“Greetings, sir. I’ve been ordered to issue an alert to everyone in the area. There have been several sightings of orcs in these parts, and the king thinks it best if this area were evacuated.” The guard said slowly, giving the family time to digest what they had just heard.

“Evacu- What? We’re not going anywhere. This is my land. A few orcs are no match for my rifle. Come back when there’s an army coming.” Thomas snapped back, trying to shut the door.

The guard pushed his steel booted foot in the doorway, preventing it from being closed. “That’s the thing sir,” The soldier continued irritatedly, “We think that there very well might be an army coming through.” The guard paused, as Thomas opened the door again, “There’s been some issues in Northrend with the Horde. We’re in a war. The King has already taken control of Theramore in preparation for a strike against Durotar. It’s quite possible the brutes are trying the same, and we can’t take any chances. Reports of orc scouts are coming in and its possible that an army might not be far out. Go ahead and finish your meal. I’ll wait. But after, I’m going to have to ask you to gather your things and come with me.”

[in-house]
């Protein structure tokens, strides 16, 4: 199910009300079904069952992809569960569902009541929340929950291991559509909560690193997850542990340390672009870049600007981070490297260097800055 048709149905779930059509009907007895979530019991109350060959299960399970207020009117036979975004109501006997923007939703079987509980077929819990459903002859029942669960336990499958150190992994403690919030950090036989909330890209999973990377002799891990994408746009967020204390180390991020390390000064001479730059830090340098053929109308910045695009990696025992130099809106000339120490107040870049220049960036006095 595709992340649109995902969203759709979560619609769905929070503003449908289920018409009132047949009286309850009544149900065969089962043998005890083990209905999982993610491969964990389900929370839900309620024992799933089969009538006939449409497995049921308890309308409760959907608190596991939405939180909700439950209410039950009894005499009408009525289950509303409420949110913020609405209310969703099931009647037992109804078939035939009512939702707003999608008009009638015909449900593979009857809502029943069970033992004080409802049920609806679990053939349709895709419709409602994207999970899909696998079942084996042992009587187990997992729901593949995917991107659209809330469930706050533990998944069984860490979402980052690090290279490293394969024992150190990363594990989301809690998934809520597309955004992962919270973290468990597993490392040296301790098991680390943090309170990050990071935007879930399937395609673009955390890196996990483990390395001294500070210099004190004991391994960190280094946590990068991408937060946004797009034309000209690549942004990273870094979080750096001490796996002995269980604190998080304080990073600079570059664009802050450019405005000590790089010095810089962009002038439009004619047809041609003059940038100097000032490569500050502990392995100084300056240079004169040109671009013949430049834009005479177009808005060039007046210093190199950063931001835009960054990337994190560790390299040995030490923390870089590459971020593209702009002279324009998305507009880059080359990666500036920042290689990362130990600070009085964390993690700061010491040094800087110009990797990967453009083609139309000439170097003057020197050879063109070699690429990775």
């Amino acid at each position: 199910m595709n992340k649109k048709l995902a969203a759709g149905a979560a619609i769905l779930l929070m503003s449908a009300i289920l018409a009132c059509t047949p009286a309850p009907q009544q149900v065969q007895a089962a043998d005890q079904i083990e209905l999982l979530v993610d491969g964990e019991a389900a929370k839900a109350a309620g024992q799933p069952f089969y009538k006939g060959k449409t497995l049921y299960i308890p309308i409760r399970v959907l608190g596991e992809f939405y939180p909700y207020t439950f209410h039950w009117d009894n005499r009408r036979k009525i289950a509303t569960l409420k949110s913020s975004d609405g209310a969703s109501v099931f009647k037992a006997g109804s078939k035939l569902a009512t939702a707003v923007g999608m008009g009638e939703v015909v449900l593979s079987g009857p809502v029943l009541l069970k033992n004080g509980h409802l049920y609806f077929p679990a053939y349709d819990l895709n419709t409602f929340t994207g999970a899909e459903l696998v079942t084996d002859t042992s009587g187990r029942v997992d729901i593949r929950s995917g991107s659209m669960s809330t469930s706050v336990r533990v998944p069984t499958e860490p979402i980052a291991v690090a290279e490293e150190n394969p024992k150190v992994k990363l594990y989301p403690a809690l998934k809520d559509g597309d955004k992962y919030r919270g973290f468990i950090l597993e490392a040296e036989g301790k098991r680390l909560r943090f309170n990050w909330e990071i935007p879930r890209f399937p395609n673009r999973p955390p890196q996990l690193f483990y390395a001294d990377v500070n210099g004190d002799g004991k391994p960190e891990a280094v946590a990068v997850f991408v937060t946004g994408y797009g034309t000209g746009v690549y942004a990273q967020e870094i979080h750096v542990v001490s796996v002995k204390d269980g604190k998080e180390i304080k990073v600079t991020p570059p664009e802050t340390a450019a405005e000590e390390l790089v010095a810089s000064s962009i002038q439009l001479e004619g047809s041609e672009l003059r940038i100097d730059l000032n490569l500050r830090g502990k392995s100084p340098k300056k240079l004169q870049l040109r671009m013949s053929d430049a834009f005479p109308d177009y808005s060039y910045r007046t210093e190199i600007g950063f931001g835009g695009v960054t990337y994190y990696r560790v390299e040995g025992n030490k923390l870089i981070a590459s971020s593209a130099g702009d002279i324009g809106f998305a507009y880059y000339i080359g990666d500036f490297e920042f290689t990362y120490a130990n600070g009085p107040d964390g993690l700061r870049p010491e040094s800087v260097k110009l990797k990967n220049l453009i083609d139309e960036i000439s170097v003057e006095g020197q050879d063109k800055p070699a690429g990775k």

Thomas sighed, looking back at his family, concern saturating every one of their faces. “Alright,” He sighed, returning to his place at the table.


Thorm gnawed at the bones of his piece of boar meat, trying to get every last scrap of meat free from the carcass.

“Well, Thorm,” His father, Thorg, began, smiling, “How about we go hunting tomorrow? Catch us another one of these?”

Thorm smiled widely, understanding what his father was asking of him. He had just been given his first steel axe yesterday, but he didn’t expect his father to actually ask him to accompany him hunting. “Of course, father. It would be my honor.” Thorm grinned, looking to his axe at the door.

The day passed and Thorm was barely able to sleep in anticipation of the hunt, but finally found rest, sleeping soundly through the night. Finally, far before sunrise, he was awoken by his father.

“Come, I know where the boars drink in the morning. But we must hurry, they leave for other lands when the sun rises.”

Thorm nodded, following his father out the door, reaching for his axe as he did so. He loved his axe. He loved the way it felt in his hands. He loved the weight of the head. Someday he would be catching beasts for his own family to eat, and this axe was his ticket there.